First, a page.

Man, 2019 is weird. Read the rest
Man, 2019 is weird. Read the rest
Twitter announced on Friday it has suspended still more nation-state controlled accounts for conducting information operations. The latest batch of banned psyops accounts originated in China, UAE, Egypt, Saudi Arabia, Spain, and Ecuador.
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In a federal complaint against Fox News, former Outnumbered host Andrea Tantaros claims that after she filed a sexual harassment claim against the former CEO Roger Ailes, Fox News contracted with a psyops team to set up a "black room" to run a hate campaign that targeted her by cyberstalking her, implanting malware on her computer, and libeling her on "fake news" sites. Read the rest
East Germany's secret police, the Stasi, were the most aggressive surveillance force of their day -- at the Stasi's peak, one in 60 East Germans was snitching for the agency. Read the rest
If you're concerned about what, if anything, the outgoing presidential administration can do to fight back against Russia hacking the U.S. elections for Trump——stay close to your phones as this lame duck end of the year week rounds up.
Tomorrow, team Obama is rumored to be “announcing a series of measures to punish Russia for its interference in the 2016 presidential election, including economic sanctions and diplomatic censure.” Read the rest
After eight years, the US army's $725 million Human Terrain System, a controversial social science program ostensibly established to help the military understand the people of Iraq and Afghanistan, but criticized as a tool for propaganda and psyops, has ended. At CounterPunch, San José State University anthropology professor Roberto J. González published a fascinating history and critique of the program. From CounterPunch:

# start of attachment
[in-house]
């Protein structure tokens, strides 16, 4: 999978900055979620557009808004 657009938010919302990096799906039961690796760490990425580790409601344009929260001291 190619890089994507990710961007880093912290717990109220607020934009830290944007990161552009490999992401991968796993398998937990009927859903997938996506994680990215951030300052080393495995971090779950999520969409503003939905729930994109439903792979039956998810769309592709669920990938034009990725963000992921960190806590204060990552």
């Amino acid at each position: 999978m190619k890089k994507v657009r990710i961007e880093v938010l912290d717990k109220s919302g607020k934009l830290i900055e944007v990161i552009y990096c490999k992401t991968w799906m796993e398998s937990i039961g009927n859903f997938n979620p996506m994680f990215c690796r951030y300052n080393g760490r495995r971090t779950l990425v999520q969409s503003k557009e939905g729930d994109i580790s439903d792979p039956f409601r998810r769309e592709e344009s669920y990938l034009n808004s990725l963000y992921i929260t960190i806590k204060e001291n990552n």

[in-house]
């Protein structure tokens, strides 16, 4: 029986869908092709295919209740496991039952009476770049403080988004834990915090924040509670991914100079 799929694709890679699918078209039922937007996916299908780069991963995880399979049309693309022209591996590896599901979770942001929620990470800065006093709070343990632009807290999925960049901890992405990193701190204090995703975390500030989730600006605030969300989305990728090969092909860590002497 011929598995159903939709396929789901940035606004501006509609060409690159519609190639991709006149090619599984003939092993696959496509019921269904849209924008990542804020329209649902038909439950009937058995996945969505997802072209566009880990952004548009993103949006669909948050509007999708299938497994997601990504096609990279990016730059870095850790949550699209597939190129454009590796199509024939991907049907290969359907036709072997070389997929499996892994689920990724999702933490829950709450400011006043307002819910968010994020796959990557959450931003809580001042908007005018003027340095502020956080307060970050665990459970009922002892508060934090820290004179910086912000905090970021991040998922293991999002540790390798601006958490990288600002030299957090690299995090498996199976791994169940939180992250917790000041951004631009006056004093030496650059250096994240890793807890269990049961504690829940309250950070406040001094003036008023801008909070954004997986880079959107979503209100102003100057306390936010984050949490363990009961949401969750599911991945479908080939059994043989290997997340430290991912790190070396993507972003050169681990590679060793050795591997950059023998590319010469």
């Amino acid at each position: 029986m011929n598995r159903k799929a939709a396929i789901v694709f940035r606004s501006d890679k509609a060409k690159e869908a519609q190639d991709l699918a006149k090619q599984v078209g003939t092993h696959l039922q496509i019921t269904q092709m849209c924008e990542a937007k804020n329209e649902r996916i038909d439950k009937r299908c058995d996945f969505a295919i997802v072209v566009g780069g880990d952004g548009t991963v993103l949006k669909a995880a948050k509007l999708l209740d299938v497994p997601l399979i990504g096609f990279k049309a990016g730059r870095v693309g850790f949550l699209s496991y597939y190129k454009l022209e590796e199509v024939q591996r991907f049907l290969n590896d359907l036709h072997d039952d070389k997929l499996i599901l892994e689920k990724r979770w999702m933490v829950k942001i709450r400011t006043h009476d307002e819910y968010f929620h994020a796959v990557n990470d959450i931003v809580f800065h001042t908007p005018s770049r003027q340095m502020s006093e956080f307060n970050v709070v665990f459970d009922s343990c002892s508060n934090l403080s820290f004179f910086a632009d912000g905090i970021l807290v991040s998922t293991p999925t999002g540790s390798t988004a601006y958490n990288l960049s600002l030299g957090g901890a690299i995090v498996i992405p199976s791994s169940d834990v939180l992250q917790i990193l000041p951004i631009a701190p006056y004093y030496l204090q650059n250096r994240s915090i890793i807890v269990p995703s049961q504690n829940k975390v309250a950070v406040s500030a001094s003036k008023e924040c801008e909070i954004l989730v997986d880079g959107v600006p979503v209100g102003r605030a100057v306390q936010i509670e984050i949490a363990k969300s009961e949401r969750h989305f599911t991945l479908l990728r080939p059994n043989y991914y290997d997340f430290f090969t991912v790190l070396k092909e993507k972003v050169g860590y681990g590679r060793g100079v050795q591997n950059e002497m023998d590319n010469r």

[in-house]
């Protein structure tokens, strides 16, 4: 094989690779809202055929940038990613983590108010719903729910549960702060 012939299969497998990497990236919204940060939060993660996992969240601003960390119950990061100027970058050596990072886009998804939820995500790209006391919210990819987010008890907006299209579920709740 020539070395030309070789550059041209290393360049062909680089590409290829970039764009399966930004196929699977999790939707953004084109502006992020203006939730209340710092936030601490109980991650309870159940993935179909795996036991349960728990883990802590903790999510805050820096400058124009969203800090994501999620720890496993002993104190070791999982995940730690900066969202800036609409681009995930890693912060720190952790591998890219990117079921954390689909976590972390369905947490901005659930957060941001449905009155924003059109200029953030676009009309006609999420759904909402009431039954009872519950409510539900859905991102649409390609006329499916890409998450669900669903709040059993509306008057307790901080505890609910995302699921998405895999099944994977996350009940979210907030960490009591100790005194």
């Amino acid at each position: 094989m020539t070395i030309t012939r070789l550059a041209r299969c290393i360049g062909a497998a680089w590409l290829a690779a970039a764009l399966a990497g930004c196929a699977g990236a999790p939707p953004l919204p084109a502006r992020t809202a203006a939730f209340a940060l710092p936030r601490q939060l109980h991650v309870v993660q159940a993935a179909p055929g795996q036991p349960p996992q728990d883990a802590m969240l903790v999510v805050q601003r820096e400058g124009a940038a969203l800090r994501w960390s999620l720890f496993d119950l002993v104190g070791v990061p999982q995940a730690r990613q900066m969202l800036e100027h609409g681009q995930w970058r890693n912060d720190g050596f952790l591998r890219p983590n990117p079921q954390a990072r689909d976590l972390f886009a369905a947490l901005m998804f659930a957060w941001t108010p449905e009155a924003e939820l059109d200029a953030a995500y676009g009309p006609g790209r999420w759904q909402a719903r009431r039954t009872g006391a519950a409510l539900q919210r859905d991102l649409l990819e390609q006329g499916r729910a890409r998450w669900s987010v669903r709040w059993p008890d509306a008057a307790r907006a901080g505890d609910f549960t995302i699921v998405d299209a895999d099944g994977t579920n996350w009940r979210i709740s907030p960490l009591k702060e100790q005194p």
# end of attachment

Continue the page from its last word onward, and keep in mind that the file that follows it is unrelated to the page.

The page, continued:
HTS supporters frequently claimed that the program would increase cultural understanding between US forces and Iraqis and Afghans–and therefore reduce American and civilian casualties. The program’s leaders insisted that embedded social scientists were delivering sociocultural knowledge to commanders, but the reality was more complex. HTS personnel conducted a range of activities including data collection, intelligence gathering, and psychological operations. In at least one case, an HTS employee supported interrogations in Afghanistan (Weinberger 2011).
The program also served a more insidious function: It became a propaganda tool for convincing the American public–especially those with liberal tendencies–that the US-led occupations of Iraq and Afghanistan were benevolent missions in which smart, fresh-faced young college graduates were playing a role. It appeared to demonstrate how US forces were engaged in a kinder, gentler form of occupation. Department of Defense photos portrayed HTS personnel sitting on rugs while drinking tea with Afghan elders, or distributing sweets to euphoric Iraqi children. Here was a war that Americans could feel good about fighting.
Human Terrain System (Army.mil)
(photo: Spc. Jason A. Young / Army) Read the rest
Old, highly-retweeted tweets in which I was @'ed keep getting RT'ed by fake twitterbots whose profile photos, bios and names are randomly composited from other Twitter users; they follow each other and spawn at an alarming rate. Read the rest
During the 1970s, when Northern Ireland was gripped by near-civil-war, British military intelligence staged the evidence of "black masses" in order to create a Satanism panic among the "superstitious" Irish to discredit the paramilitaries. Read the rest